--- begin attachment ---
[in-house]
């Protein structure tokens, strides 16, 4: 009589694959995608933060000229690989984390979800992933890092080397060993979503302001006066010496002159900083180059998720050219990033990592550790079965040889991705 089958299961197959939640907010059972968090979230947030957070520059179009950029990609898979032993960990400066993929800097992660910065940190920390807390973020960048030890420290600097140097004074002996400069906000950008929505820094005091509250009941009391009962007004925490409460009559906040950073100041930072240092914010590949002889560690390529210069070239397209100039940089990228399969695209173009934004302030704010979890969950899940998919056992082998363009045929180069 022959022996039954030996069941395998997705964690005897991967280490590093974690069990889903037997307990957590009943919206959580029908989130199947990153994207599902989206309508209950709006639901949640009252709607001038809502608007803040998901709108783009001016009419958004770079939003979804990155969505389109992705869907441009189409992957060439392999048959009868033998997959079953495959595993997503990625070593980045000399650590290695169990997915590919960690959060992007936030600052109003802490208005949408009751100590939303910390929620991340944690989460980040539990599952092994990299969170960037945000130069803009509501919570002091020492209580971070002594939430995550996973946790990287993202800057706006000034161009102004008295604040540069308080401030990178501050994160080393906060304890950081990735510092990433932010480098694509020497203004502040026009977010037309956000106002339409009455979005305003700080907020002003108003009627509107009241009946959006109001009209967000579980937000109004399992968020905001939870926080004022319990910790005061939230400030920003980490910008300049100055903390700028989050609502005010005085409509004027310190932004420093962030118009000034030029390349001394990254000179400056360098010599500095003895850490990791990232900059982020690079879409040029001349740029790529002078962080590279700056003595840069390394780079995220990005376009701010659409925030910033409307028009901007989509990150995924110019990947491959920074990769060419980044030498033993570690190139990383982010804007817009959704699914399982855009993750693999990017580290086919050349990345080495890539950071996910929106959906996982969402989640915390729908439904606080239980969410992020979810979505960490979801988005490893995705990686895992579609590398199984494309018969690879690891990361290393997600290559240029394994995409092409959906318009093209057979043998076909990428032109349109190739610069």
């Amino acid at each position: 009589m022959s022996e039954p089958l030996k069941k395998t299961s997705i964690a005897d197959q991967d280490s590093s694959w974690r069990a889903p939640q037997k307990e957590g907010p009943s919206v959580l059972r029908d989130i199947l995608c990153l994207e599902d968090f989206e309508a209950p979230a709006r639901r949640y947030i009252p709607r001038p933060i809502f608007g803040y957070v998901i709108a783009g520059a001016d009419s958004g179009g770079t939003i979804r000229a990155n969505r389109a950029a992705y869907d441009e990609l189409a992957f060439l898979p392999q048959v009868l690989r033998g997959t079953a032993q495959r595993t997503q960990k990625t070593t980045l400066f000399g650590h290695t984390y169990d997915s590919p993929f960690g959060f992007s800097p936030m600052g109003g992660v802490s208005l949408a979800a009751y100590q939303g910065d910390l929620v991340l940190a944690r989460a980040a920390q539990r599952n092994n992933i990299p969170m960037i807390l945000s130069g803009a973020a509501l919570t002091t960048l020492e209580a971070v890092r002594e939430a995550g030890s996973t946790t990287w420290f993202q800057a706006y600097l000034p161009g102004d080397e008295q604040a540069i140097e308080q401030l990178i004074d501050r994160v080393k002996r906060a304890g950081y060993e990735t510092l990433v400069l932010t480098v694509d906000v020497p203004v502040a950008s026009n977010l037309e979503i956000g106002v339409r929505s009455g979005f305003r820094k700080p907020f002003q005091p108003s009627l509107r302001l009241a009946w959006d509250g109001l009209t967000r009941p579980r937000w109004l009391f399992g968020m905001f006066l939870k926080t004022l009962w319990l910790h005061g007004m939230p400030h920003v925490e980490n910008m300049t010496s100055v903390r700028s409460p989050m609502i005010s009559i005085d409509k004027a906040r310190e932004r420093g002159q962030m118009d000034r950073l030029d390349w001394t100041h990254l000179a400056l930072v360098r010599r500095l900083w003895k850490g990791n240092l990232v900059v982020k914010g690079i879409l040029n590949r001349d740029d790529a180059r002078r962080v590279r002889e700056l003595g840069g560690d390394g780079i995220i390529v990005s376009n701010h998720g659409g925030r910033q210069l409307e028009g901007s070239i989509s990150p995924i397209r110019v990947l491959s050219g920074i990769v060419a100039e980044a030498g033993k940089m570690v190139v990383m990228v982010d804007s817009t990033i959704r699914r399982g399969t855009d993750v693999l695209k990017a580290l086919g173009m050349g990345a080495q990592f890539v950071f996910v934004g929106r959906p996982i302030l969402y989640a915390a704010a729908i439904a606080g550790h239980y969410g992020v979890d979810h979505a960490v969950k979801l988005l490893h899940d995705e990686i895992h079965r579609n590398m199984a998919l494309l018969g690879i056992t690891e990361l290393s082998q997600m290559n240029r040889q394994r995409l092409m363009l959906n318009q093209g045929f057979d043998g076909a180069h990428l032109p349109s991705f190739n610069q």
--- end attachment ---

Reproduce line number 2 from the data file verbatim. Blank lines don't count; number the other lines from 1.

């Protein structure tokens, strides 16, 4: 009589694959995608933060000229690989984390979800992933890092080397060993979503302001006066010496002159900083180059998720050219990033990592550790079965040889991705 089958299961197959939640907010059972968090979230947030957070520059179009950029990609898979032993960990400066993929800097992660910065940190920390807390973020960048030890420290600097140097004074002996400069906000950008929505820094005091509250009941009391009962007004925490409460009559906040950073100041930072240092914010590949002889560690390529210069070239397209100039940089990228399969695209173009934004302030704010979890969950899940998919056992082998363009045929180069 022959022996039954030996069941395998997705964690005897991967280490590093974690069990889903037997307990957590009943919206959580029908989130199947990153994207599902989206309508209950709006639901949640009252709607001038809502608007803040998901709108783009001016009419958004770079939003979804990155969505389109992705869907441009189409992957060439392999048959009868033998997959079953495959595993997503990625070593980045000399650590290695169990997915590919960690959060992007936030600052109003802490208005949408009751100590939303910390929620991340944690989460980040539990599952092994990299969170960037945000130069803009509501919570002091020492209580971070002594939430995550996973946790990287993202800057706006000034161009102004008295604040540069308080401030990178501050994160080393906060304890950081990735510092990433932010480098694509020497203004502040026009977010037309956000106002339409009455979005305003700080907020002003108003009627509107009241009946959006109001009209967000579980937000109004399992968020905001939870926080004022319990910790005061939230400030920003980490910008300049100055903390700028989050609502005010005085409509004027310190932004420093962030118009000034030029390349001394990254000179400056360098010599500095003895850490990791990232900059982020690079879409040029001349740029790529002078962080590279700056003595840069390394780079995220990005376009701010659409925030910033409307028009901007989509990150995924110019990947491959920074990769060419980044030498033993570690190139990383982010804007817009959704699914399982855009993750693999990017580290086919050349990345080495890539950071996910929106959906996982969402989640915390729908439904606080239980969410992020979810979505960490979801988005490893995705990686895992579609590398199984494309018969690879690891990361290393997600290559240029394994995409092409959906318009093209057979043998076909990428032109349109190739610069």